Friday, October 29, 2021 - 12:00pm
Lindsey Reuben Muñoz, Lehigh University and Marta Pérez-Carbonell, Colgate University
VIRTUAL EVENT: Registration Required https://go.lehigh.edu/bookclub
Once registered, you will be emailed a ZOOM Link.
The Humanities Center Book Club in January 2021for Undergraduates and their Families!
Wednesdays - January 13, 20, 27 | 4:30-5:30 p.m.
Humanities Center Lunchtime Salon: Race, Caste and the State
The Humanities Center invites interested parties to participate in a lunchtime discussion of sections of Isabel Wilkerson’s new book, Caste: The Origins of Our Discontents (2020). The salon will be held Friday, November 20, from 12:00-1:30PM.
This will be the first of a two-part series of events around the theme of systemic racism and the state. Our second event will be held during the Spring 2021 semester.
Facilitated by Emily Pope-Obeda (History) and John Vilanova (Journalism & Communication/Africana Studies), the sessions will engage with structures such as policy, labor, and citizenship in the active making and codification of race, specifically discussing the ways racial others have been constructed. Participants will be invited to read selections from the book and come prepared to discuss them. We hope to create a discussion-centric space where faculty from a wide range of disciplines can bring their insights to the conversation.
Caste: The Origins of Our Discontents is a major new work of cultural studies produced by Wilkerson, who won the Pulitzer Prize in 1994 and published The Warmth of Other Suns: The Epic Story of America's Great Migration (2010) to similar acclaim. Caste, which has garnered wide attention, offers incisive and important new ways of theorizing race (and anti-Black racism specifically) in America.
Please register here for the Nov 20th discussion. Once you register, we will send you the pdf of the readings. This event is open to all university community members who are interested.
VIRTUAL EVENT: https://lehigh.zoom.us/j/7957428965#success
These events are now on ZOOM. Please email Kathleen Kapila, firstname.lastname@example.org for link(s).
Jack Halberstam, Professor of English and Gender Studies, Columbia University
March 19 | 4:30 p.m. Humanities Center
Aretha Franklin's Amazing Grace
Hosted by John Vilanova, Professor of Journalism, Lehigh University and Rolling Stone writer
Co-sponsor: Africana Studies (NEH)
May 1 | 12:00 p.m. Humanities Center (Online)
"Democracy and Truth" Seminar
Hosted by William Bulman and Nitzan Lebovic, Lehigh University
Department of Sociology and Anthropology, Asian Studies, Humanities Center and Global Studies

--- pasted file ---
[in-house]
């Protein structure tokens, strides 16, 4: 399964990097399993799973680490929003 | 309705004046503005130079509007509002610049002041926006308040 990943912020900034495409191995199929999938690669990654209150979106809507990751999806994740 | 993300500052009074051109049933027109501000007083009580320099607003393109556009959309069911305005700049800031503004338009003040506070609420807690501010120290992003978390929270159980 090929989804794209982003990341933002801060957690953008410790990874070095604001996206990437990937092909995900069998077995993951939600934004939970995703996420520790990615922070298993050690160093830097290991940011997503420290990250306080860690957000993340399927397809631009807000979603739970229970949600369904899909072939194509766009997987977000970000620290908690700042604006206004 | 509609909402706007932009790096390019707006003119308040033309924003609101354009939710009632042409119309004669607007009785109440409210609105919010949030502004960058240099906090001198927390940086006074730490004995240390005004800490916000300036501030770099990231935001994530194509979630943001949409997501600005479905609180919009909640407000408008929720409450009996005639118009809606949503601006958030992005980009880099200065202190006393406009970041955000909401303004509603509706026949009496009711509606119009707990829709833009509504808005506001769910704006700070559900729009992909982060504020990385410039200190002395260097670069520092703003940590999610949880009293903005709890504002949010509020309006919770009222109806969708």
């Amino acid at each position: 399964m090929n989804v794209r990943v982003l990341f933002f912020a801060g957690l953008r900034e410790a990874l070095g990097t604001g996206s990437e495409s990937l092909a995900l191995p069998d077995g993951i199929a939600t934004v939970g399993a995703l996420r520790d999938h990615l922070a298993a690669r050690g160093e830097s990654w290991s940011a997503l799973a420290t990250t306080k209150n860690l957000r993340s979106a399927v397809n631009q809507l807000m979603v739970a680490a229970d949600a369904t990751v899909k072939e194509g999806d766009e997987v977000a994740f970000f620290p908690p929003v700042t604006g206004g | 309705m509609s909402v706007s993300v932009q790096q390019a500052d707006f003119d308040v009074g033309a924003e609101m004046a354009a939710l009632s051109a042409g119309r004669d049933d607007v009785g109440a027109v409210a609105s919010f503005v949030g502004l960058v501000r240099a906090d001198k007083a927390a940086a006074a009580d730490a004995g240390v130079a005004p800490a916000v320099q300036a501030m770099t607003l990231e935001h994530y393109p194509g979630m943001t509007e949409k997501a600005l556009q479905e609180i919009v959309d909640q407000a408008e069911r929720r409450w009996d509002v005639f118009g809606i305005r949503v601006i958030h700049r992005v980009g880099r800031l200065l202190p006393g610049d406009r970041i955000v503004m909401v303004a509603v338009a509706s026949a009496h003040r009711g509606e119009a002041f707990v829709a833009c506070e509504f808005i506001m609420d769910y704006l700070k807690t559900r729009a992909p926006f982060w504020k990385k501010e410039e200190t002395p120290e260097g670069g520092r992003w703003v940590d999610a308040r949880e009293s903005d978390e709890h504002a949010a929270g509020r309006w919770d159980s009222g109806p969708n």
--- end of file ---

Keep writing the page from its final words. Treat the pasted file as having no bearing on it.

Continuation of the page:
Humanities Center Antibiotic Resistance Seminar with the Office of the Vice President for Research and Graduate Studies
November 4 | 6:00 p.m. | STEPS 280
The Anthropocene in/of the Cell: Antibiotic Resistance and the History of Industrialization
Hannah Landecker, Department of Sociology and Director, Institue for Society and Genetics, UCLA
Lorenzo Servitje, Moderator, Assistant Professor of English, Lehigh University
The Anthropocene, being a concept that comes to us from geology and climate science, is generally seen in relation to material evidence gathered from the rock strata, marine sediments, and glacier ice. It is a concept of macro scales, carbon economies, epochs and world systems. This talk goes small instead, and reads biological and biochemical narratives to examine the idea of an Anthropocene in, or of, the cell. Drawing on specific examples of the industrial production of pharmaceuticals and pesticides, I show how microbial cells have changed to adapt to the biochemical environments generated during and after World War II by a growing chemical industry, shifts in medical protocols, and changing hygiene practices. Rather than the organism in sediment during historical time, I consider the organism as sedimentation of historical time: a repository of metabolic strategies for navigating novel chemical milieu after industrialization. From this perspective, the insides of cells can be seen as microscopic landscapes in their own right, in which the products of industrialization alter the biophysical and architectural character of molecular life, affecting the flow of mobile genetic elements, the dynamics of microbial community life, and the very nature of human-microbe relationships.